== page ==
I haven’t had to own or use a map for years – why would I when my satnav tells me exactly where to drive? And silly me, I won’t have to drive for long either since driverless cars are on the cusp of being mainstream.
My younger self might, however, have to instruct me on what to do with my evenings since future houses might not require kitchens, apparently; saving people having to drive to the supermarket in the cars they don’t control; to buy groceries without money; to make recipes they can immediately source (and lose) online; to share with friends who won’t actually be there, except perhaps in a virtual sense.
Would my younger self today really advocate that instead, I spend the evening in front of digital devices, mindlessly accessing pointless data until it’s time to go to a bed that I won’t be able to sleep in because my brain has been over-stimulated by blue light?
While I’m on a roll, my teenage self had better not expect to inherit my alarm clock since my phone takes care of that too. And good luck to younger me if anything breaks down since Alexa, Google, Siri or whatever robot handmaiden runs my home already knows more than I do about the temperature of my fridge, level of oil in the domestic fuel tank and settings for the heating.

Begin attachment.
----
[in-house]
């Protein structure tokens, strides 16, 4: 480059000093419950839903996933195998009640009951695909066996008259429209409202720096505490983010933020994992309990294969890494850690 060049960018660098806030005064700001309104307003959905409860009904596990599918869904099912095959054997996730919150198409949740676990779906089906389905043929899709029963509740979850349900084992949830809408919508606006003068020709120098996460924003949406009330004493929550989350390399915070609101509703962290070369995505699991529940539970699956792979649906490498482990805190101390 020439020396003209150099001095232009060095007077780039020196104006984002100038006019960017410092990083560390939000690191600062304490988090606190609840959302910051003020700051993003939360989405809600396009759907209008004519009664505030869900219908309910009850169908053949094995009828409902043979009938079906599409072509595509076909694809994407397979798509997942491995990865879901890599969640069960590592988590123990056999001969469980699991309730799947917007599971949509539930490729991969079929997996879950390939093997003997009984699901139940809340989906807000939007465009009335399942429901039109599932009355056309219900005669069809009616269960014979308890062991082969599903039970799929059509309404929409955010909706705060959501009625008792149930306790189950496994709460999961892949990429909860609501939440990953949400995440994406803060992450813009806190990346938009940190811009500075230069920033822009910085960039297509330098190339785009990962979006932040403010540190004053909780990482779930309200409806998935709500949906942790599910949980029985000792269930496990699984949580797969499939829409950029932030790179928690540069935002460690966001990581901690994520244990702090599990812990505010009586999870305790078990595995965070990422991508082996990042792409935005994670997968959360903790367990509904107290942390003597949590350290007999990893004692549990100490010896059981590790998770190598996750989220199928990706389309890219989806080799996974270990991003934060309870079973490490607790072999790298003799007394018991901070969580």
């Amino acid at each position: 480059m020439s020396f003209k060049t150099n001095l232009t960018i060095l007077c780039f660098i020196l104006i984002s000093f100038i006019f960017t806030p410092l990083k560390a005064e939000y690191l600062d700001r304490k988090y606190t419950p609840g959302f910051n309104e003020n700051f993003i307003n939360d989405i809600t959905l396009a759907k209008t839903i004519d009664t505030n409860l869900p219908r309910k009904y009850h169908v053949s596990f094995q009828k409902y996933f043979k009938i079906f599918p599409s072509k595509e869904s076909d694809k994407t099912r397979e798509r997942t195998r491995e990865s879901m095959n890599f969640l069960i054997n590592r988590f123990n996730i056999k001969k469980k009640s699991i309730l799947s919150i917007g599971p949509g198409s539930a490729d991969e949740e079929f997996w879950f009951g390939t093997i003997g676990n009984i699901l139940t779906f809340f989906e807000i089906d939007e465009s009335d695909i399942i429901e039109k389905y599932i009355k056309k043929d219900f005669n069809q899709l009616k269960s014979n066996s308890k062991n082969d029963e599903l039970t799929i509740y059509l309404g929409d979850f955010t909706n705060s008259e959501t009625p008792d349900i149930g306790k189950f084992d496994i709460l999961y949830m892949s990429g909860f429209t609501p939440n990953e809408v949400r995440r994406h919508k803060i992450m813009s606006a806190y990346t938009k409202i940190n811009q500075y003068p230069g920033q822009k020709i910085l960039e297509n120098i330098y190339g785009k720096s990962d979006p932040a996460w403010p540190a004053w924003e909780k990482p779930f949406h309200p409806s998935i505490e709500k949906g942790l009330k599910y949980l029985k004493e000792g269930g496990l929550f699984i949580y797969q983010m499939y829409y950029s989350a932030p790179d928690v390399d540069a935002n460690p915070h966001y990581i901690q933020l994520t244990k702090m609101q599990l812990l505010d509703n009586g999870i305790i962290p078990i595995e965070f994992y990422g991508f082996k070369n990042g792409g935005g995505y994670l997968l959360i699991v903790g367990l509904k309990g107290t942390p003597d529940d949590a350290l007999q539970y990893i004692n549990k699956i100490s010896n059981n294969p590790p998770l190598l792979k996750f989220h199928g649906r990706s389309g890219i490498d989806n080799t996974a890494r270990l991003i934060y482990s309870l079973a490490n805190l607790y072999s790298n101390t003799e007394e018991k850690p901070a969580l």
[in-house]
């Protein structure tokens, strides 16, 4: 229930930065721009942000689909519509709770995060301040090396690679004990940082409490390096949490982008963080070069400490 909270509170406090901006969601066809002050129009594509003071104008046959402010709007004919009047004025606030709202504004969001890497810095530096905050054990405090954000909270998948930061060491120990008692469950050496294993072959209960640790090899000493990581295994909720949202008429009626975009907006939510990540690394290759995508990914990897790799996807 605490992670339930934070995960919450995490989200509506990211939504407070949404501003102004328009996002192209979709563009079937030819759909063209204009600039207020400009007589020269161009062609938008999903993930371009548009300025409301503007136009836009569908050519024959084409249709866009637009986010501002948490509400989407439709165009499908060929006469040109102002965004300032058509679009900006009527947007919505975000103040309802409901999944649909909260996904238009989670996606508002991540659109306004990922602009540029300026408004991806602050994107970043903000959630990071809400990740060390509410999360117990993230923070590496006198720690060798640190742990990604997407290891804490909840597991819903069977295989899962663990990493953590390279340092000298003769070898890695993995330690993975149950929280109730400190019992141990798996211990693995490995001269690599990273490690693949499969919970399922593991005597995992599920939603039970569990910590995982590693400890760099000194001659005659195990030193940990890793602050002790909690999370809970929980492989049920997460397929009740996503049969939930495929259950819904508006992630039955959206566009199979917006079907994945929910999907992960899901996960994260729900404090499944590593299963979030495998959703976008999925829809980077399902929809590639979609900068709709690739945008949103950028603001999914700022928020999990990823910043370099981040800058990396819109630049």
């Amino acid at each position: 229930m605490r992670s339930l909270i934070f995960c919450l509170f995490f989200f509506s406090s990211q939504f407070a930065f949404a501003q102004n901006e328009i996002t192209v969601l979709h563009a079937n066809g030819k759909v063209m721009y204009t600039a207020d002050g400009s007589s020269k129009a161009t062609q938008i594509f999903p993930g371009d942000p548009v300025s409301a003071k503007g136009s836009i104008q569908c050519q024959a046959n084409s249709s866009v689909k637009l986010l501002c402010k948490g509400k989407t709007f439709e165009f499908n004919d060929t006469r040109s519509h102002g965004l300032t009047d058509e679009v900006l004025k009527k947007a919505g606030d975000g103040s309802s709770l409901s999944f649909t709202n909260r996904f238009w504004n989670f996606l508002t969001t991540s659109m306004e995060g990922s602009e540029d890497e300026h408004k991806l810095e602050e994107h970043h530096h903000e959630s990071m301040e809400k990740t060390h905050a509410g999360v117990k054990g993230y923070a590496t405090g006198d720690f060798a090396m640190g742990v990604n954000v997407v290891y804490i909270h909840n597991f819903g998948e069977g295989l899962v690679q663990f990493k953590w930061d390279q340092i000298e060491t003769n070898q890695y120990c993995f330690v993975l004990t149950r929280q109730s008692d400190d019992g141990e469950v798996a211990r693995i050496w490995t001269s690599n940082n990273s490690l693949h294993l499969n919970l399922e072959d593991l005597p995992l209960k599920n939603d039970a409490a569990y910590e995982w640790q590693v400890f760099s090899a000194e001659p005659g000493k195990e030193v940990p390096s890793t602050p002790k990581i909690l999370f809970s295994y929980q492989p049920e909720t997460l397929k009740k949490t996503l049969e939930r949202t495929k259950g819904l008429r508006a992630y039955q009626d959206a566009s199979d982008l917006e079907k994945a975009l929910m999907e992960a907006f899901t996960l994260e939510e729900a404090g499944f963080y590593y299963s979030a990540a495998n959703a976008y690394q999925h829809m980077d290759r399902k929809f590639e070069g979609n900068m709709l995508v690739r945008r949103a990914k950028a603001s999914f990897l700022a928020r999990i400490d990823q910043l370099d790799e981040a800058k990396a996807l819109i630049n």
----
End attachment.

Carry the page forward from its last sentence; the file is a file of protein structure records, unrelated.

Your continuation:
In my “younger self” letter, teenage Marjorie, can you please reassure me that this is progress?
In truth, it’s a reassurance I need, as I’m beginning to feel more than a little detached from my own outcomes. I’m not sure that having lots more time to virtually pay to go to a germ-filled gym to counteract all the time now spent sitting on my ass pressing buttons on electronic devices is truly a fair exchange.
But, of course I remember enough from my years of confident youth to know that MY generation always does know best.
The ironic thing is that this is an unshakeable belief that never leaves. Older people evidence the persistent belief by muttering about “tradition” and “values” and ask why they can’t just switch on a television and get their programme (this is a personal theme today, had you guessed)?
Those under 25 unshakeably believe they own the world and that their experience is the only experience that counts; that their technology is the technology they’ll be using all their days since it’s cutting edge – today at least. They haven’t yet grasped that in five years’ time there is a new crop of 25 year olds who already considers being 30 an affront to natural justice. And with the speed technology is changing, even a five year “generation gap” is shrinking.